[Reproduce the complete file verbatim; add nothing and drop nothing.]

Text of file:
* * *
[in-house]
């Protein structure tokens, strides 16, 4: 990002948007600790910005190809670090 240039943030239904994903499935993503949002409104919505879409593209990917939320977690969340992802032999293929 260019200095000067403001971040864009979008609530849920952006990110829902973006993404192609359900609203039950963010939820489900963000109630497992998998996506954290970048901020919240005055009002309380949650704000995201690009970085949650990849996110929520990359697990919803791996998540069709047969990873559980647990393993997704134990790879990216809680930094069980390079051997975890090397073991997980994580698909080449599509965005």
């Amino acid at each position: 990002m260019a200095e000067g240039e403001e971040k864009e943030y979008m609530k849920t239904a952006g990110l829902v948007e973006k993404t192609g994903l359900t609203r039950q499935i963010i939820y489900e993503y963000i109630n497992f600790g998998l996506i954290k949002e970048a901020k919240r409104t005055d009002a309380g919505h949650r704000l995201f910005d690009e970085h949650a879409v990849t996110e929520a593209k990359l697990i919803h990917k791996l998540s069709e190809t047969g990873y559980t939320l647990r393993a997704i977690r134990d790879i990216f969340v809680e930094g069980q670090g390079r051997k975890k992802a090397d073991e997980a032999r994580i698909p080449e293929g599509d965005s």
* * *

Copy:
[in-house]
């Protein structure tokens, strides 16, 4: 990002948007600790910005190809670090 240039943030239904994903499935993503949002409104919505879409593209990917939320977690969340992802032999293929 260019200095000067403001971040864009979008609530849920952006990110829902973006993404192609359900609203039950963010939820489900963000109630497992998998996506954290970048901020919240005055009002309380949650704000995201690009970085949650990849996110929520990359697990919803791996998540069709047969990873559980647990393993997704134990790879990216809680930094069980390079051997975890090397073991997980994580698909080449599509965005």
């Amino acid at each position: 990002m260019a200095e000067g240039e403001e971040k864009e943030y979008m609530k849920t239904a952006g990110l829902v948007e973006k993404t192609g994903l359900t609203r039950q499935i963010i939820y489900e993503y963000i109630n497992f600790g998998l996506i954290k949002e970048a901020k919240r409104t005055d009002a309380g919505h949650r704000l995201f910005d690009e970085h949650a879409v990849t996110e929520a593209k990359l697990i919803h990917k791996l998540s069709e190809t047969g990873y559980t939320l647990r393993a997704i977690r134990d790879i990216f969340v809680e930094g069980q670090g390079r051997k975890k992802a090397d073991e997980a032999r994580i698909p080449e293929g599509d965005s």